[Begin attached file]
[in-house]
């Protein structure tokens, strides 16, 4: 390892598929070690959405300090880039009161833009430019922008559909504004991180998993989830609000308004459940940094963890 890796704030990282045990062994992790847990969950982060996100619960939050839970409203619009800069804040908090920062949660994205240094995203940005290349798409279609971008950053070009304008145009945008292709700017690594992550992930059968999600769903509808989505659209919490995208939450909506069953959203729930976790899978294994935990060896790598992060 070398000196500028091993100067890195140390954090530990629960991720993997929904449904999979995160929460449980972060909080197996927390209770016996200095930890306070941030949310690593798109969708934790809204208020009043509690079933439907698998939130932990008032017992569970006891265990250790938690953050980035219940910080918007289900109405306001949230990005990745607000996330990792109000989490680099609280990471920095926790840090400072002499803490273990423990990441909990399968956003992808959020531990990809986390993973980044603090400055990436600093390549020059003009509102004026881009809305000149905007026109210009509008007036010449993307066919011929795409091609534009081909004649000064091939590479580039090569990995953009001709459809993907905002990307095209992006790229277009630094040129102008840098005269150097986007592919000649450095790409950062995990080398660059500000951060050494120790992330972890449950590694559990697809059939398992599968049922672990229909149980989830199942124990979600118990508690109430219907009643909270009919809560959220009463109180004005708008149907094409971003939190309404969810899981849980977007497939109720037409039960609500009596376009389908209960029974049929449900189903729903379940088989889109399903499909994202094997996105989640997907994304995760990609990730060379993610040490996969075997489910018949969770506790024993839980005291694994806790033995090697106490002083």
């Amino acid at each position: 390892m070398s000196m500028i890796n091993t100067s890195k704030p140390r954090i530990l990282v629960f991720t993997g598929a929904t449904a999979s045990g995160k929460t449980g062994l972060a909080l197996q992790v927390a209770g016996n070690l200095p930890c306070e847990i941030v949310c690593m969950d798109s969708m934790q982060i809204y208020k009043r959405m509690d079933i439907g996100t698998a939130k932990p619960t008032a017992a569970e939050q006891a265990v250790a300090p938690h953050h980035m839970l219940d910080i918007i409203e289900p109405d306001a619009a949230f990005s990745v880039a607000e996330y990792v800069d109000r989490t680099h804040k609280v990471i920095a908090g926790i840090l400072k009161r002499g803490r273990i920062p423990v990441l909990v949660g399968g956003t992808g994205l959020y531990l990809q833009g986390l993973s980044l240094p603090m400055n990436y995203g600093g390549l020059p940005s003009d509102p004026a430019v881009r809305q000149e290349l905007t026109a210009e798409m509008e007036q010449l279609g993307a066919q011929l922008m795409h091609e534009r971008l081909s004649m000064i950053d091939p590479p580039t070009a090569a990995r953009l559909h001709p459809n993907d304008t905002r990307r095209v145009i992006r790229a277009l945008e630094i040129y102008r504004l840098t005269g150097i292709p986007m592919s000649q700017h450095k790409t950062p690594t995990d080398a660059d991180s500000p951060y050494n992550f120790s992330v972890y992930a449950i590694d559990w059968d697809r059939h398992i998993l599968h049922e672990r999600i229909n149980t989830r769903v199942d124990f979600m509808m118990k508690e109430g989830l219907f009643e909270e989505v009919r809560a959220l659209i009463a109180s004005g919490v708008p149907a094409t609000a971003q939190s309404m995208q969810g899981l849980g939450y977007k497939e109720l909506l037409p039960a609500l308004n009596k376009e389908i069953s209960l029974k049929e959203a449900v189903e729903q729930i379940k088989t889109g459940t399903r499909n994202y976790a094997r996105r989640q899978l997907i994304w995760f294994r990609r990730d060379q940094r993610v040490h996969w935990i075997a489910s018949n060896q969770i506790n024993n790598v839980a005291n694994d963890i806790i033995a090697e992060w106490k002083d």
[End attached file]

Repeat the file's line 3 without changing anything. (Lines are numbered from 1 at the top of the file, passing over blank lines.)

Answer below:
């Amino acid at each position: 390892m070398s000196m500028i890796n091993t100067s890195k704030p140390r954090i530990l990282v629960f991720t993997g598929a929904t449904a999979s045990g995160k929460t449980g062994l972060a909080l197996q992790v927390a209770g016996n070690l200095p930890c306070e847990i941030v949310c690593m969950d798109s969708m934790q982060i809204y208020k009043r959405m509690d079933i439907g996100t698998a939130k932990p619960t008032a017992a569970e939050q006891a265990v250790a300090p938690h953050h980035m839970l219940d910080i918007i409203e289900p109405d306001a619009a949230f990005s990745v880039a607000e996330y990792v800069d109000r989490t680099h804040k609280v990471i920095a908090g926790i840090l400072k009161r002499g803490r273990i920062p423990v990441l909990v949660g399968g956003t992808g994205l959020y531990l990809q833009g986390l993973s980044l240094p603090m400055n990436y995203g600093g390549l020059p940005s003009d509102p004026a430019v881009r809305q000149e290349l905007t026109a210009e798409m509008e007036q010449l279609g993307a066919q011929l922008m795409h091609e534009r971008l081909s004649m000064i950053d091939p590479p580039t070009a090569a990995r953009l559909h001709p459809n993907d304008t905002r990307r095209v145009i992006r790229a277009l945008e630094i040129y102008r504004l840098t005269g150097i292709p986007m592919s000649q700017h450095k790409t950062p690594t995990d080398a660059d991180s500000p951060y050494n992550f120790s992330v972890y992930a449950i590694d559990w059968d697809r059939h398992i998993l599968h049922e672990r999600i229909n149980t989830r769903v199942d124990f979600m509808m118990k508690e109430g989830l219907f009643e909270e989505v009919r809560a959220l659209i009463a109180s004005g919490v708008p149907a094409t609000a971003q939190s309404m995208q969810g899981l849980g939450y977007k497939e109720l909506l037409p039960a609500l308004n009596k376009e389908i069953s209960l029974k049929e959203a449900v189903e729903q729930i379940k088989t889109g459940t399903r499909n994202y976790a094997r996105r989640q899978l997907i994304w995760f294994r990609r990730d060379q940094r993610v040490h996969w935990i075997a489910s018949n060896q969770i506790n024993n790598v839980a005291n694994d963890i806790i033995a090697e992060w106490k002083d």